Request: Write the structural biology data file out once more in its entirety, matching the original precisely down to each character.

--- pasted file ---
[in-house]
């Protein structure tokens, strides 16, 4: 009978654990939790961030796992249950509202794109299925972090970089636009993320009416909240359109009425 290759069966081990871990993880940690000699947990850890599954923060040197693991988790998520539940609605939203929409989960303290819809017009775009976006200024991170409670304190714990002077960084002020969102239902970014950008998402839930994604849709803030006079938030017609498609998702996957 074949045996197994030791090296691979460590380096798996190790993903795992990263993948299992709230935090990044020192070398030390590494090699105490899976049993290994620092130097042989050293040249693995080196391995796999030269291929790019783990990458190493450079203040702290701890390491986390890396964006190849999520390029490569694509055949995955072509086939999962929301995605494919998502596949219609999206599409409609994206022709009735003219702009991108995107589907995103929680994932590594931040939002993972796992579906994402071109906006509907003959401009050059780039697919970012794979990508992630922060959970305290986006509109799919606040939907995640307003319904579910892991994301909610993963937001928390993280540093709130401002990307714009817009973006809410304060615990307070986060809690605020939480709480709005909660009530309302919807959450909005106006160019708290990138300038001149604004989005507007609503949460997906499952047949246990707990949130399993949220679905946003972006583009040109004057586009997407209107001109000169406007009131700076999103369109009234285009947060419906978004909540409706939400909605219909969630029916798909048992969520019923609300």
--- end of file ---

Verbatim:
[in-house]
């Protein structure tokens, strides 16, 4: 009978654990939790961030796992249950509202794109299925972090970089636009993320009416909240359109009425 290759069966081990871990993880940690000699947990850890599954923060040197693991988790998520539940609605939203929409989960303290819809017009775009976006200024991170409670304190714990002077960084002020969102239902970014950008998402839930994604849709803030006079938030017609498609998702996957 074949045996197994030791090296691979460590380096798996190790993903795992990263993948299992709230935090990044020192070398030390590494090699105490899976049993290994620092130097042989050293040249693995080196391995796999030269291929790019783990990458190493450079203040702290701890390491986390890396964006190849999520390029490569694509055949995955072509086939999962929301995605494919998502596949219609999206599409409609994206022709009735003219702009991108995107589907995103929680994932590594931040939002993972796992579906994402071109906006509907003959401009050059780039697919970012794979990508992630922060959970305290986006509109799919606040939907995640307003319904579910892991994301909610993963937001928390993280540093709130401002990307714009817009973006809410304060615990307070986060809690605020939480709480709005909660009530309302919807959450909005106006160019708290990138300038001149604004989005507007609503949460997906499952047949246990707990949130399993949220679905946003972006583009040109004057586009997407209107001109000169406007009131700076999103369109009234285009947060419906978004909540409706939400909605219909969630029916798909048992969520019923609300």